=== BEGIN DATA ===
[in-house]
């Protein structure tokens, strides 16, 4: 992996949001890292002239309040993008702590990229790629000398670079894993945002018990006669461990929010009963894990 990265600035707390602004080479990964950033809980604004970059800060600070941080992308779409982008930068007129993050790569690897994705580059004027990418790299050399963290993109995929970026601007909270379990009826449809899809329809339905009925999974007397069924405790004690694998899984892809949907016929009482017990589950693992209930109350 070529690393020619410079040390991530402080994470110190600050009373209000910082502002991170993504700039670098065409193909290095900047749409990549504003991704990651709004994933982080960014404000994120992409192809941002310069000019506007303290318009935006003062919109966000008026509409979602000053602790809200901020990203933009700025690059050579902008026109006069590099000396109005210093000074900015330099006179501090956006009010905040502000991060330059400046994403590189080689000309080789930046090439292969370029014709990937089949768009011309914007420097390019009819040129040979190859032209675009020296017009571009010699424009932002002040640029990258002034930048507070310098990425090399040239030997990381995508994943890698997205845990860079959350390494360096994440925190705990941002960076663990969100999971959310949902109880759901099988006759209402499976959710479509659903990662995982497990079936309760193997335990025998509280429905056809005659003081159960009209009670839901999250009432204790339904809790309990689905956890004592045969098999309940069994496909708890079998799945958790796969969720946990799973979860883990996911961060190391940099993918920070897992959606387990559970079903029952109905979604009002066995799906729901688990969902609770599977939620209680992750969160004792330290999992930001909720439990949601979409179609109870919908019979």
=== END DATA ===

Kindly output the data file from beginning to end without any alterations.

[in-house]
């Protein structure tokens, strides 16, 4: 992996949001890292002239309040993008702590990229790629000398670079894993945002018990006669461990929010009963894990 990265600035707390602004080479990964950033809980604004970059800060600070941080992308779409982008930068007129993050790569690897994705580059004027990418790299050399963290993109995929970026601007909270379990009826449809899809329809339905009925999974007397069924405790004690694998899984892809949907016929009482017990589950693992209930109350 070529690393020619410079040390991530402080994470110190600050009373209000910082502002991170993504700039670098065409193909290095900047749409990549504003991704990651709004994933982080960014404000994120992409192809941002310069000019506007303290318009935006003062919109966000008026509409979602000053602790809200901020990203933009700025690059050579902008026109006069590099000396109005210093000074900015330099006179501090956006009010905040502000991060330059400046994403590189080689000309080789930046090439292969370029014709990937089949768009011309914007420097390019009819040129040979190859032209675009020296017009571009010699424009932002002040640029990258002034930048507070310098990425090399040239030997990381995508994943890698997205845990860079959350390494360096994440925190705990941002960076663990969100999971959310949902109880759901099988006759209402499976959710479509659903990662995982497990079936309760193997335990025998509280429905056809005659003081159960009209009670839901999250009432204790339904809790309990689905956890004592045969098999309940069994496909708890079998799945958790796969969720946990799973979860883990996911961060190391940099993918920070897992959606387990559970079903029952109905979604009002066995799906729901688990969902609770599977939620209680992750969160004792330290999992930001909720439990949601979409179609109870919908019979």